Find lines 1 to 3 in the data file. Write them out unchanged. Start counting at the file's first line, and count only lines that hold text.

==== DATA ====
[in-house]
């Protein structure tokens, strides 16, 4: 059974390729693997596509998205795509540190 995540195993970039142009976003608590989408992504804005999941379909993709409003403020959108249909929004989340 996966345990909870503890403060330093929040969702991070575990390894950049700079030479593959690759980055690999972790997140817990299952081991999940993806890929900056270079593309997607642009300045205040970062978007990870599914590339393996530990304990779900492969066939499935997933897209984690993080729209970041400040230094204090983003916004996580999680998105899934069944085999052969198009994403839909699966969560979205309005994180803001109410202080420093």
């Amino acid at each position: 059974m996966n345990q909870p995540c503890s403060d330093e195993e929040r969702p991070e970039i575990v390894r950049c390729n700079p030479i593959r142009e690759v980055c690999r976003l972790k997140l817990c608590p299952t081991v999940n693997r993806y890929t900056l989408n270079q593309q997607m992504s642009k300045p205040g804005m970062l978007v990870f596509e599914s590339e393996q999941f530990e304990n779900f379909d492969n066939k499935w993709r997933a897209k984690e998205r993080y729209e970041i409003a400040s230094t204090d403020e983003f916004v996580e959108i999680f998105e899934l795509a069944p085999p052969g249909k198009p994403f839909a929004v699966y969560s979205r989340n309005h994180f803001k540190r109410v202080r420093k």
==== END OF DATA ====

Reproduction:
[in-house]
């Protein structure tokens, strides 16, 4: 059974390729693997596509998205795509540190 995540195993970039142009976003608590989408992504804005999941379909993709409003403020959108249909929004989340 996966345990909870503890403060330093929040969702991070575990390894950049700079030479593959690759980055690999972790997140817990299952081991999940993806890929900056270079593309997607642009300045205040970062978007990870599914590339393996530990304990779900492969066939499935997933897209984690993080729209970041400040230094204090983003916004996580999680998105899934069944085999052969198009994403839909699966969560979205309005994180803001109410202080420093």
């Amino acid at each position: 059974m996966n345990q909870p995540c503890s403060d330093e195993e929040r969702p991070e970039i575990v390894r950049c390729n700079p030479i593959r142009e690759v980055c690999r976003l972790k997140l817990c608590p299952t081991v999940n693997r993806y890929t900056l989408n270079q593309q997607m992504s642009k300045p205040g804005m970062l978007v990870f596509e599914s590339e393996q999941f530990e304990n779900f379909d492969n066939k499935w993709r997933a897209k984690e998205r993080y729209e970041i409003a400040s230094t204090d403020e983003f916004v996580e959108i999680f998105e899934l795509a069944p085999p052969g249909k198009p994403f839909a929004v699966y969560s979205r989340n309005h994180f803001k540190r109410v202080r420093k």